• Sun Quad Data Rate (QDR) InfiniBand switches and cables to form a 40 Gb/second InfiniBand fabric for database server to Exadata Storage Server communication, and RAC internode communication.
  • Ethernet switch for remote administration and monitoring of the Database Machine.
  • Keyboard, Video or Visual Display Unit, Mouse (KVM) hardware for local administration of the Database Machine.
  • All of these components are packaged in to a custom 42U rack including the Power Distribution Units (PDU) for the system.
Exadata Storage Server: The Exadata Storage Server (Exadata storage or Exadata cells) is an integral component and is used as the storage for the Oracle Database in the Database Machine.It runs the Exadata Storage Server Software that provides the unique and powerful Exadata technology including Smart Scan, Smart Flash Cache, Smart Flash Logging, IO Resource Manager, Storage Indexes.

The hardware components of the Exadata Storage Server (also referred to as an Exadata cell) were carefully chosen to match the needs of high performance database processing. Each Exadata cell delivers outstanding I/O performance and bandwidth to the database.The CPU cores in the Exadata Storage Server are dedicated to providing features such as Smart Scan SQL processing that is done in the Exadata storage.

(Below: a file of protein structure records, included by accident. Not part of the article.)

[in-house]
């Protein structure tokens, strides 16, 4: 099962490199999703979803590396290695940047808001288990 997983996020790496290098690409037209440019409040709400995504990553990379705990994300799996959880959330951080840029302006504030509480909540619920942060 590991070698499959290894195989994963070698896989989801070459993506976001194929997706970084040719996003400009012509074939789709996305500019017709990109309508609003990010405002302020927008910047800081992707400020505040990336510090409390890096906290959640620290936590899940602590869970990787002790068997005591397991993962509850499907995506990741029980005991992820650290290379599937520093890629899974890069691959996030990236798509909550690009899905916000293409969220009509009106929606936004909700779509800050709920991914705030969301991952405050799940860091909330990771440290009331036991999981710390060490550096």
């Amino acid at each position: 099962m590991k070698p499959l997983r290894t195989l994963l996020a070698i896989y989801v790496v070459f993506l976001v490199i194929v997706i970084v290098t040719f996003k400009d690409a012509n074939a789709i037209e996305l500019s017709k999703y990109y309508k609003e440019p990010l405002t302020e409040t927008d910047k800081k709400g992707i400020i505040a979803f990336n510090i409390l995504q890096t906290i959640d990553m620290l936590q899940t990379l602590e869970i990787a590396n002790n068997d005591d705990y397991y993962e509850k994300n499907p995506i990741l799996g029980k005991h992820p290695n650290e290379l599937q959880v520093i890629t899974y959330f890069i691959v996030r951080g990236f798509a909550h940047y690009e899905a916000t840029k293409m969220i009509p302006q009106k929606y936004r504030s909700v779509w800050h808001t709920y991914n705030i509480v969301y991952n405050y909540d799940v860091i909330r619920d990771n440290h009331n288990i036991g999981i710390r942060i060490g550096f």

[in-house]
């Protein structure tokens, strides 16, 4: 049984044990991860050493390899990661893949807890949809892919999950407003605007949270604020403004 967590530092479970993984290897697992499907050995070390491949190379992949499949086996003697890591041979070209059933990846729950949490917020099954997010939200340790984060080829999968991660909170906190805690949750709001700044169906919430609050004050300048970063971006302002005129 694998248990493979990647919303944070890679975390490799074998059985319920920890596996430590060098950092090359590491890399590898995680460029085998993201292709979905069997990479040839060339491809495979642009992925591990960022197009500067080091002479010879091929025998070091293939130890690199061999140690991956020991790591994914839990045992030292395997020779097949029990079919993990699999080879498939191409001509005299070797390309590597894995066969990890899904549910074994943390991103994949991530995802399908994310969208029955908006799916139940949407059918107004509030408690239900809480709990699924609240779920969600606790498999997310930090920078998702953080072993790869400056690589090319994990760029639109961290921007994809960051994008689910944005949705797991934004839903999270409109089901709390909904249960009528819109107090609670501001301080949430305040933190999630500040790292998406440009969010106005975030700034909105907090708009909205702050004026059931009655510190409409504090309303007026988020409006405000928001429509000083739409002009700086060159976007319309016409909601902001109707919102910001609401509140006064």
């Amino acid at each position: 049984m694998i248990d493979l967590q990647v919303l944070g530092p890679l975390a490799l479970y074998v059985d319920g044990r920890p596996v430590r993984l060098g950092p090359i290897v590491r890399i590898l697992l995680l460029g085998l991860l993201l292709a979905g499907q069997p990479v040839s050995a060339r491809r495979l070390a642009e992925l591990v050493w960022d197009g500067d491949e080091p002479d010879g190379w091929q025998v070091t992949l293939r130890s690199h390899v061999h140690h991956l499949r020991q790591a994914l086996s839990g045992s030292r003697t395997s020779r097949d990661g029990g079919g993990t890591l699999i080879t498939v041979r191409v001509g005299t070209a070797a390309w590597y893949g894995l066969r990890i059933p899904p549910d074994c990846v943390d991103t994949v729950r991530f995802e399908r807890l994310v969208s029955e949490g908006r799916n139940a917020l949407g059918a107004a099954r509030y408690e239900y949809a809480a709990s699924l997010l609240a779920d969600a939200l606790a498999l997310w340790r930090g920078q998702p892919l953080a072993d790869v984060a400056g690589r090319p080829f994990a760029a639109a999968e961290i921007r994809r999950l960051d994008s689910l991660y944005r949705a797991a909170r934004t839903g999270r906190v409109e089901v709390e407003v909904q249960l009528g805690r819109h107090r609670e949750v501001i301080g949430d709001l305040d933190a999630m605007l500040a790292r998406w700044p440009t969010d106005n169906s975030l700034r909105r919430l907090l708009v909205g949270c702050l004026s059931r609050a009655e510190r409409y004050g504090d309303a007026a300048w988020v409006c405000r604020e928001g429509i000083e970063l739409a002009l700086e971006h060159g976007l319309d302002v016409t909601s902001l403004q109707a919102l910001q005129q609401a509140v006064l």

Exadata storage provides the ability to query fully encrypted databases with near zero overhead at hundreds of gigabytes per second. This is done by moving decryption processing from software into the Exadata
Storage Server hardware. The Oracle software and the Intel 5600 processors used in the Exadata
Storage Server provide Advanced Encryption Standard (AES) support enabling this.

Exadata Smart Flash Cache feature
Each Exadata cell comes with 384 GB of Exadata Smart Flash Cache. The Exadata Smart Flash Cache feature caches database objects in flash memory, replacing slow, mechanical I/O operations to disk with very rapid flash memory operations.
It can process up to 1.5 million random I/O operations per second (IOPS), and the scanning of data within Exadata storage at up to 75 GB/second.

Offload SQL Processing